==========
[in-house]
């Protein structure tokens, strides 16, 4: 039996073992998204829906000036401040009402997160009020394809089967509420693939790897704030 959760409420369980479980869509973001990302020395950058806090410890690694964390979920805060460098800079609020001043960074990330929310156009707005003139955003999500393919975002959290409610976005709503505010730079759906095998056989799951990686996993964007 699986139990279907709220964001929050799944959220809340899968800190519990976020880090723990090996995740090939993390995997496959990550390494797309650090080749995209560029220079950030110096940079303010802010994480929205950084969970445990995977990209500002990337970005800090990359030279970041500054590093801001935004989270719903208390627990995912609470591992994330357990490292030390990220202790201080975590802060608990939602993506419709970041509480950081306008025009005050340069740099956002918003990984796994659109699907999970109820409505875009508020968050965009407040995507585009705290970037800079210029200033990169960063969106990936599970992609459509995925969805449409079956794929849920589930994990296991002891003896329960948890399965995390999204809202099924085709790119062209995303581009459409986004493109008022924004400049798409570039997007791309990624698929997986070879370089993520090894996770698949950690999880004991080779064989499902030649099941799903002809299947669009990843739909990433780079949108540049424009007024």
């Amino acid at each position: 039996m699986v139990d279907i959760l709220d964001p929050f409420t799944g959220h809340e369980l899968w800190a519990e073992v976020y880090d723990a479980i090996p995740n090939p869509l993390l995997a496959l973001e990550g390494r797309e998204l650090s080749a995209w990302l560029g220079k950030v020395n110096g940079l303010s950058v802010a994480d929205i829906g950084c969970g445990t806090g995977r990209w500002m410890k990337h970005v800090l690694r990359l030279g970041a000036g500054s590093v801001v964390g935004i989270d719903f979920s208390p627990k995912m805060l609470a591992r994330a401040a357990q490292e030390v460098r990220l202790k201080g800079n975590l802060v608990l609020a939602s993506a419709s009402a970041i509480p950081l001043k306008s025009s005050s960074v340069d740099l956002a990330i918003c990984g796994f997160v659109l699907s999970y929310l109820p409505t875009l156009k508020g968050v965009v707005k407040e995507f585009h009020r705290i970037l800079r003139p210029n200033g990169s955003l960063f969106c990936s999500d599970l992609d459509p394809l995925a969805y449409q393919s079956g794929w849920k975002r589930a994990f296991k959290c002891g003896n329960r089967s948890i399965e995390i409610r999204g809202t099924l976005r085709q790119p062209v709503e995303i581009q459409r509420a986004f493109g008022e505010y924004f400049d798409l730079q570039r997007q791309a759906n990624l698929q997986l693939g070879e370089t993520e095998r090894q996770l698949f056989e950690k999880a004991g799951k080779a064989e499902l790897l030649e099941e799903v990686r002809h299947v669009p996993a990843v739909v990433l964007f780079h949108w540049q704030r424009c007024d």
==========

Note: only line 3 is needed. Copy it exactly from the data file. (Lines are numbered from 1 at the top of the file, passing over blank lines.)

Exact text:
């Amino acid at each position: 039996m699986v139990d279907i959760l709220d964001p929050f409420t799944g959220h809340e369980l899968w800190a519990e073992v976020y880090d723990a479980i090996p995740n090939p869509l993390l995997a496959l973001e990550g390494r797309e998204l650090s080749a995209w990302l560029g220079k950030v020395n110096g940079l303010s950058v802010a994480d929205i829906g950084c969970g445990t806090g995977r990209w500002m410890k990337h970005v800090l690694r990359l030279g970041a000036g500054s590093v801001v964390g935004i989270d719903f979920s208390p627990k995912m805060l609470a591992r994330a401040a357990q490292e030390v460098r990220l202790k201080g800079n975590l802060v608990l609020a939602s993506a419709s009402a970041i509480p950081l001043k306008s025009s005050s960074v340069d740099l956002a990330i918003c990984g796994f997160v659109l699907s999970y929310l109820p409505t875009l156009k508020g968050v965009v707005k407040e995507f585009h009020r705290i970037l800079r003139p210029n200033g990169s955003l960063f969106c990936s999500d599970l992609d459509p394809l995925a969805y449409q393919s079956g794929w849920k975002r589930a994990f296991k959290c002891g003896n329960r089967s948890i399965e995390i409610r999204g809202t099924l976005r085709q790119p062209v709503e995303i581009q459409r509420a986004f493109g008022e505010y924004f400049d798409l730079q570039r997007q791309a759906n990624l698929q997986l693939g070879e370089t993520e095998r090894q996770l698949f056989e950690k999880a004991g799951k080779a064989e499902l790897l030649e099941e799903v990686r002809h299947v669009p996993a990843v739909v990433l964007f780079h949108w540049q704030r424009c007024d």